It is now illegal for a Pennsylvania employer to fire someone for being gay or transgender.
The U.S. Supreme Court ruled Monday that civil rights laws governing employment discrimination include LGBTQ workers. That has a seismic impact in Pennsylvania, one of about two dozen states that didn’t have such protection on the books.
LGBTQ Pennsylvanians have for decades lobbied state officials to protect queer people from discrimination in employment settings based on sexual orientation or gender identity. While a number of municipalities across the state, including Philadelphia, have laws that protect LGBTQ workers, those don’t extend to all the half-million gay and transgender Pennsylvanians.
Here’s what Monday’s Supreme Court decision means for the region.
In what some experts considered a surprise ruling from a court that tilts conservative, the Supreme Court interpreted Title VII of the 1964 Civil Rights Act to extend employment protections to LGBTQ people.
The law has always prohibited discrimination on the basis of race, color, religion, national origin, and sex. The court in essence considered whether sex includes gender identity and sexual orientation. Justices heard arguments in three cases, two of which argued that sexual orientation is a subset of sex. The third argued the same for gender identity.
This decision differed from past rulings in favor of LGBTQ rights because it was a question of interpreting existing civil rights law, not a constitutional matter. Lawyers for the Trump administration argued that if elected officials had wanted to add sexual orientation and gender identity to the list of protected classes, Congress could have passed a law doing so — something it has repeatedly declined to do.
In a 6-3 ruling, liberal justices were joined in the majority by Chief Justice John G. Roberts Jr. and Justice Neil M. Gorsuch, who wrote the majority opinion.
Pennsylvania’s nondiscrimination law, the Human Relations Act, has never specifically protected employment discrimination on the basis of gender identity or sexual orientation. Like the federal law, it says simply that a person can’t be discriminated against on the basis of sex.
More than 50 municipalities, including Philadelphia and Pittsburgh, have ordinances that protect LGBTQ people, creating a patchwork of laws, meaning a person could in theory be fired for being gay or trans in one town and not the next.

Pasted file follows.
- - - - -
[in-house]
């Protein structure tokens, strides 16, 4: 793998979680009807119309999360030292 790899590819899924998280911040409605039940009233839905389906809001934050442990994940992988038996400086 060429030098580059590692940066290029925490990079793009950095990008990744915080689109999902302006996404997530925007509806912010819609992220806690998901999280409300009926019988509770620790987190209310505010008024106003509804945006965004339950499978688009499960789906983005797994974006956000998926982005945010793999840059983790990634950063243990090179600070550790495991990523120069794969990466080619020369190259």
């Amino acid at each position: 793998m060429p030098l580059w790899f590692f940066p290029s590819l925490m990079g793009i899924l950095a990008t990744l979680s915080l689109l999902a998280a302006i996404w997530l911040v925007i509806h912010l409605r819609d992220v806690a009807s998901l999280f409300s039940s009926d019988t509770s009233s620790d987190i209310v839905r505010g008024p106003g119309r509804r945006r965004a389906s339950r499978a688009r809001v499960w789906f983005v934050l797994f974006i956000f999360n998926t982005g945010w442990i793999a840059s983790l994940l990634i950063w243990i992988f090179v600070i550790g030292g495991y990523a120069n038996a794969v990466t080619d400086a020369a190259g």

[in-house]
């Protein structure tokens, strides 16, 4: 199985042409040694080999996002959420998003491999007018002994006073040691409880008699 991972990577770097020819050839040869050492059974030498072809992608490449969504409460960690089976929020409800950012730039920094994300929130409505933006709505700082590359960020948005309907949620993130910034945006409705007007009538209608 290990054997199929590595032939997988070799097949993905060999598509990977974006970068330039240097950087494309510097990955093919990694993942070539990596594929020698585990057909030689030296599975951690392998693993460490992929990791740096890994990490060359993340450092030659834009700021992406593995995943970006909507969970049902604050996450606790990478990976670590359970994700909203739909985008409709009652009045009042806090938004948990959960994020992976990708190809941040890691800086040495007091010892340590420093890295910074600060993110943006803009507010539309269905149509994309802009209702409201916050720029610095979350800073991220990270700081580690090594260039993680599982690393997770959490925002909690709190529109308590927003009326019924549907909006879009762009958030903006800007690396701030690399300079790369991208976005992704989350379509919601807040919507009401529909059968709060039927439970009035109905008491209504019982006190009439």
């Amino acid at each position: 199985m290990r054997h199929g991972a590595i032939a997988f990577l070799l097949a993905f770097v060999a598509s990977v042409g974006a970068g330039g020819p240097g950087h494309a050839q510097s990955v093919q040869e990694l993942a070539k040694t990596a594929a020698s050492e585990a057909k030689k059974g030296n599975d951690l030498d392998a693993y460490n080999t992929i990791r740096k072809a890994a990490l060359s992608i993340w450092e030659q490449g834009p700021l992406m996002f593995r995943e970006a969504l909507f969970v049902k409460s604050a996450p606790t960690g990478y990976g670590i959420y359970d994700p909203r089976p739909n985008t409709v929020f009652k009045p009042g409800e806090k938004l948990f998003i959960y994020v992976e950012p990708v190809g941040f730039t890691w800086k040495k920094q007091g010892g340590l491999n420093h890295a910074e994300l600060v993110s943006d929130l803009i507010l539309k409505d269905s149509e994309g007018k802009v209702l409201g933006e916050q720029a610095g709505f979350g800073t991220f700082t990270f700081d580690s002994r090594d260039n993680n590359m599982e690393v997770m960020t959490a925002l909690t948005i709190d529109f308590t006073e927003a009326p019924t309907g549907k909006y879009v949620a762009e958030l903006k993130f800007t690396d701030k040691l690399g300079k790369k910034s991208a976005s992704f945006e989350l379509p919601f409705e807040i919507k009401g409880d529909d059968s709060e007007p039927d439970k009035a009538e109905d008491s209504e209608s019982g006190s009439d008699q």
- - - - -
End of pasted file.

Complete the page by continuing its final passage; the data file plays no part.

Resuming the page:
In addition, state employees are protected from discrimination based on sexual orientation because of an executive order signed in 1975 by Gov. Milton J. Shapp. In 2003, Gov. Ed Rendell extended those protections to transgender state employees via another executive order.
As far as employment goes, that patchwork of laws doesn’t exist anymore — with the Supreme Court’s ruling, firing someone on the basis of gender identity or sexual orientation violates civil rights law across the nation.
That doesn’t mean the work is over, said Jason Landau Goodman, executive director of the Pennsylvania Youth Congress, which has fought for years for LGBTQ nondiscrimination laws. He said the General Assembly must expand on the Supreme Court’s decision by passing legislation that implements and enforces it.
“To have this decided in the highest court of the land is absolutely historic and deeply valuable,” he said. “However, we also need the legislature to reflect that change, so it’s unquestionable how those protections are implemented on a daily basis.”
Currently, the state Human Relations Commission accepts complaints of discrimination on the basis of gender identity or sexual orientation from Pennsylvanians who live in municipalities without those protections.
But it’s not a law. The commission handled those complaints based on a rule that could have been rescinded at any time, particularly if the state were governed by an administration less sympathetic to LGBTQ causes.
Advocates for nondiscrimination legislation want the General Assembly to pass legislation outlining how the Human Relations Commission should handle complaints by LGBTQ Pennsylvanians. That would mean the guidelines likely couldn’t be rescinded by a future administration without being repealed by the legislature.
Many companies, especially those that operate in multiple jurisdictions, including Philadelphia or New Jersey, have policies prohibiting discrimination on the basis of gender identity or sexual orientation, said Lori Armstrong Halber, a partner at the Reed Smith law firm’s labor and employment division in Philadelphia.
Halber said companies without such protections should amend their policies to include sexual orientation and gender identity within the classes protected from discrimination in their workplace.
There’s a ministerial exception in federal law that protects religious institutions from applying nondiscrimination laws when employing “ministers.”
What’s unclear is how the court’s decision Monday could impact private employers. Gorsuch wrote that the court wasn’t opining on how religious freedom questions — say, a private business that doesn’t want to employ a gay or transgender person — would be handled.
Halber said employees are entitled to reasonable accommodations for religious beliefs “subject to undue hardship,” but that standard is relatively low. She said, for example, an employer couldn’t impose on a female worker’s rights on the basis of her sex in order to accommodate another employee’s religious beliefs.
The high court has before it another case related to LGBTQ rights and religious freedom: Fulton v. City of Philadelphia, a case that involves LGBTQ foster parents being denied on the basis of religion.
No. Civil rights laws also protect discrimination in housing and public accommodations on the basis of sex, but Monday’s ruling was focused narrowly on employment and workplace discrimination. And last week, the Trump administration finalized a regulation erasing discrimination protections for transgender patients in health care.